“No, it’s okay,” Regan said. Hands still hiding her face, she said, “I didn’t tell you because I was embarrassed, and I thought that if I told you, you wouldn’t have sex with me, and I was probably right about that. And I really wanted to have sex with you, so I didn’t say anything.”

“I wish you had told me,” I said. “I would have been—”

“What, gentle?” she asked dryly, finally dropping her hands. “Tender? I don’t think so. I didn’t want you to be.”

“Well. Maybe not gentle. But—slower.” I shook my head. I couldn’t think about making love with Regan. It was far too distracting, those memories of her body moving against mine. “This isn’t the right venue.”

She grinned at me. “Carter Sutton, embarrassed by talking about sex in public? I can’t believe it.”

“Mm, I wouldn’t say embarrassed,” I said. “More like unable to control myself in the face of temptation.”

“Oh,” Regan said, and touched her face the way she always did when she was nervous, her fingers pressed to her cheek. I wondered if she was aware that she did it. “Well. Never mind, then.”

I changed the subject. “Why did you agree to have lunch with me?”

She sighed. “Because—because Sadie told me that I’m an idiot, and that I never should have broken up with you, and that—if I didn’t at least meet with you, she would smack me silly.”

“So it was only that you’re afraid of Sadie,” I said, disappointed.

“No,” Regan said, shaking her head. “I’m—this is coming out all wrong. It’s because I missed you, so much, every day, and I—regretted it. Constantly. Breaking up with you, I mean. I don’t know why I did it. I mean, I know why, but it was for stupid reasons, and I shouldn’t have. I really am sorry.”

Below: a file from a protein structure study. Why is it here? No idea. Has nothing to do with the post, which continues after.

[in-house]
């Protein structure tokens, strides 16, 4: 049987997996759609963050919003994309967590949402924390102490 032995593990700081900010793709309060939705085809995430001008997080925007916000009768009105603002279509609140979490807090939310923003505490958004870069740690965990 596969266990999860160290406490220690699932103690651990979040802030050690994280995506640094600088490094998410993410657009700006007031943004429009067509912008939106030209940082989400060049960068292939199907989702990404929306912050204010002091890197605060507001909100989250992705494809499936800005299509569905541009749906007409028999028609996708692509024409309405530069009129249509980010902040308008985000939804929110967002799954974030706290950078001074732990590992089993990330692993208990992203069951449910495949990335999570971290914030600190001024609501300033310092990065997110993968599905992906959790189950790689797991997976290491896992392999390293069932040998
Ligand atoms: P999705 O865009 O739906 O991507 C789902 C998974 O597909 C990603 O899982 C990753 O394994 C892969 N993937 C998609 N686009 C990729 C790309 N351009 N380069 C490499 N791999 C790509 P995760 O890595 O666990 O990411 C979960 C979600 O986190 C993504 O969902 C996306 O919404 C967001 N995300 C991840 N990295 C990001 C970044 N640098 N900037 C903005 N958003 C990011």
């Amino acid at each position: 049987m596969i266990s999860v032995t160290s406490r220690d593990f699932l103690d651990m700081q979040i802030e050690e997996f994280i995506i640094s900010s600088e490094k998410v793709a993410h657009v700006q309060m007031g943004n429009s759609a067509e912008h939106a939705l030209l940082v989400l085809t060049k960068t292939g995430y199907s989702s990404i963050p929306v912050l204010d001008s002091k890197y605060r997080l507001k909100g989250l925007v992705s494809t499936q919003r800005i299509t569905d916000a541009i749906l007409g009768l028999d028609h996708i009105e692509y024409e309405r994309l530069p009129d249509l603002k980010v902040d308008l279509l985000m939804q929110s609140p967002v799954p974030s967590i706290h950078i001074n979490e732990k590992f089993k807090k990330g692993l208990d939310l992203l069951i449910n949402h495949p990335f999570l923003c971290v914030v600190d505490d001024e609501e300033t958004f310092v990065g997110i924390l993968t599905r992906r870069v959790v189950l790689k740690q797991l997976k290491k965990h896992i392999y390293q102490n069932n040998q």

“Come over for dinner,” I said impulsively. “Tomorrow night. Do you want to? I’ll cook for you, and we can talk more.” That was all I was willing to commit to, at this point: dinner, and some talking. I wasn’t about to jump back in with both feet.

I ignored the inner voice that told me that having Regan in my apartment, mere steps away from the bedroom, was a temptation that I wouldn’t be able to resist.

“Dinner sounds, yeah. Really great,” she said. “What time?”

“7:00,” I said. “Bring some dessert, if you’d like any. I’ll take care of the rest.”

“Okay,” she said, smiling at me. She glanced at her watch. “I need to get going. My lunch hour is almost over.”

“Mine, too,” I said, although of course I had no set schedule. We wrapped up our sandwiches and went out to the sidewalk.

“I’m that way,” Regan said, pointing uptown, away from my office.

The urge to take her in my arms was almost overwhelming. I shoved my hands into my pockets, fighting the impulse. “I’ll see you tomorrow night,” I said.

“See you then,” she said, and turned to walk away from me.

I watched her go, admiring the way her body moved, and thinking what an idiot I was to get involved with her again.

I would be a happy idiot, though.

I went back to my office and spent entirely too long gazing out the window, trying to decide how screwed I was. Regan seemed interested, but I couldn’t say how long that would last. If only dating were as straightforward as negotiating mergers.